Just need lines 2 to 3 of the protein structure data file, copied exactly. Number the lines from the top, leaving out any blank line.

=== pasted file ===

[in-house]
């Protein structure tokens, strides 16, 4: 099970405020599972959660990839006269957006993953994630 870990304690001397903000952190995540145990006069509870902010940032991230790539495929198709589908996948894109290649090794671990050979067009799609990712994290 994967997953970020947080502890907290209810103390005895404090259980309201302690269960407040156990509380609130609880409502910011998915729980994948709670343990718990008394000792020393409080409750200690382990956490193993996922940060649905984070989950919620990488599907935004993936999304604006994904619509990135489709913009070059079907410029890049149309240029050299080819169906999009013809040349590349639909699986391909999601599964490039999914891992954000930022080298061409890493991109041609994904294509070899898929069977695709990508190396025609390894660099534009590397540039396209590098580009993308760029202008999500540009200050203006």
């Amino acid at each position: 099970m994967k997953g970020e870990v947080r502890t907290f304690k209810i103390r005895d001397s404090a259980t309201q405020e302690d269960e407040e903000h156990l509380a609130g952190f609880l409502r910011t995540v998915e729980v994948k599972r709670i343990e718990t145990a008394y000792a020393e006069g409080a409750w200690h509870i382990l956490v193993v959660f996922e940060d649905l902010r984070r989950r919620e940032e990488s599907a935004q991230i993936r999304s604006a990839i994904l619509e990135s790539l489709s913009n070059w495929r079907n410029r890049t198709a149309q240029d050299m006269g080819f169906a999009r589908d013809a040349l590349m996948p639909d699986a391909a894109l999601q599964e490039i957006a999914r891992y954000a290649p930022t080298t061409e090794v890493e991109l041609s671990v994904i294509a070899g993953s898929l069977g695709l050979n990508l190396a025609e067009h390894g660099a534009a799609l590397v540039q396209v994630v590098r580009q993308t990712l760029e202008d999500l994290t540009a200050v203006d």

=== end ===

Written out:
């Protein structure tokens, strides 16, 4: 099970405020599972959660990839006269957006993953994630 870990304690001397903000952190995540145990006069509870902010940032991230790539495929198709589908996948894109290649090794671990050979067009799609990712994290 994967997953970020947080502890907290209810103390005895404090259980309201302690269960407040156990509380609130609880409502910011998915729980994948709670343990718990008394000792020393409080409750200690382990956490193993996922940060649905984070989950919620990488599907935004993936999304604006994904619509990135489709913009070059079907410029890049149309240029050299080819169906999009013809040349590349639909699986391909999601599964490039999914891992954000930022080298061409890493991109041609994904294509070899898929069977695709990508190396025609390894660099534009590397540039396209590098580009993308760029202008999500540009200050203006």
């Amino acid at each position: 099970m994967k997953g970020e870990v947080r502890t907290f304690k209810i103390r005895d001397s404090a259980t309201q405020e302690d269960e407040e903000h156990l509380a609130g952190f609880l409502r910011t995540v998915e729980v994948k599972r709670i343990e718990t145990a008394y000792a020393e006069g409080a409750w200690h509870i382990l956490v193993v959660f996922e940060d649905l902010r984070r989950r919620e940032e990488s599907a935004q991230i993936r999304s604006a990839i994904l619509e990135s790539l489709s913009n070059w495929r079907n410029r890049t198709a149309q240029d050299m006269g080819f169906a999009r589908d013809a040349l590349m996948p639909d699986a391909a894109l999601q599964e490039i957006a999914r891992y954000a290649p930022t080298t061409e090794v890493e991109l041609s671990v994904i294509a070899g993953s898929l069977g695709l050979n990508l190396a025609e067009h390894g660099a534009a799609l590397v540039q396209v994630v590098r580009q993308t990712l760029e202008d999500l994290t540009a200050v203006d």